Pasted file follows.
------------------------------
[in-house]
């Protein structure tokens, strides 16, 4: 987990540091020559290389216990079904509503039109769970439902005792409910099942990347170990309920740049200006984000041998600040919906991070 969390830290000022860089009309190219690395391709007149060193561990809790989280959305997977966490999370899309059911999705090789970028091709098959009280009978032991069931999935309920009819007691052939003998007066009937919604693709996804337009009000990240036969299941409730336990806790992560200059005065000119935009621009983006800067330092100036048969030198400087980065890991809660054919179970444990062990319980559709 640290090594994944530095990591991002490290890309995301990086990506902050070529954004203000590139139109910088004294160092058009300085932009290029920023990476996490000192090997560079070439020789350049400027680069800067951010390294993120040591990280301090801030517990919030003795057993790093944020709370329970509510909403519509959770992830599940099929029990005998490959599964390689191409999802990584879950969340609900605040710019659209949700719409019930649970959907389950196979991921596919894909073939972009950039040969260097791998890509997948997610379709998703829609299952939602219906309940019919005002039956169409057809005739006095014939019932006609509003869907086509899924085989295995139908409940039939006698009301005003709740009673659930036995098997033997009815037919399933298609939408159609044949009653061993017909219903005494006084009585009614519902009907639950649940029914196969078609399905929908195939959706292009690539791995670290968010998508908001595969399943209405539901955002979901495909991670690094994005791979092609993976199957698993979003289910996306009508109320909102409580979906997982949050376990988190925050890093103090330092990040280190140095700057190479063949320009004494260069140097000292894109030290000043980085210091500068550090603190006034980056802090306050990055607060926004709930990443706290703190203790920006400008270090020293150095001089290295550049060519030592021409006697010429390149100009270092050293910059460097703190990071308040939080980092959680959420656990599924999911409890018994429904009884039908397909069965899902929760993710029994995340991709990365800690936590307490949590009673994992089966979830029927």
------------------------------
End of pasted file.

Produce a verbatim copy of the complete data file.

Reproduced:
[in-house]
């Protein structure tokens, strides 16, 4: 987990540091020559290389216990079904509503039109769970439902005792409910099942990347170990309920740049200006984000041998600040919906991070 969390830290000022860089009309190219690395391709007149060193561990809790989280959305997977966490999370899309059911999705090789970028091709098959009280009978032991069931999935309920009819007691052939003998007066009937919604693709996804337009009000990240036969299941409730336990806790992560200059005065000119935009621009983006800067330092100036048969030198400087980065890991809660054919179970444990062990319980559709 640290090594994944530095990591991002490290890309995301990086990506902050070529954004203000590139139109910088004294160092058009300085932009290029920023990476996490000192090997560079070439020789350049400027680069800067951010390294993120040591990280301090801030517990919030003795057993790093944020709370329970509510909403519509959770992830599940099929029990005998490959599964390689191409999802990584879950969340609900605040710019659209949700719409019930649970959907389950196979991921596919894909073939972009950039040969260097791998890509997948997610379709998703829609299952939602219906309940019919005002039956169409057809005739006095014939019932006609509003869907086509899924085989295995139908409940039939006698009301005003709740009673659930036995098997033997009815037919399933298609939408159609044949009653061993017909219903005494006084009585009614519902009907639950649940029914196969078609399905929908195939959706292009690539791995670290968010998508908001595969399943209405539901955002979901495909991670690094994005791979092609993976199957698993979003289910996306009508109320909102409580979906997982949050376990988190925050890093103090330092990040280190140095700057190479063949320009004494260069140097000292894109030290000043980085210091500068550090603190006034980056802090306050990055607060926004709930990443706290703190203790920006400008270090020293150095001089290295550049060519030592021409006697010429390149100009270092050293910059460097703190990071308040939080980092959680959420656990599924999911409890018994429904009884039908397909069965899902929760993710029994995340991709990365800690936590307490949590009673994992089966979830029927």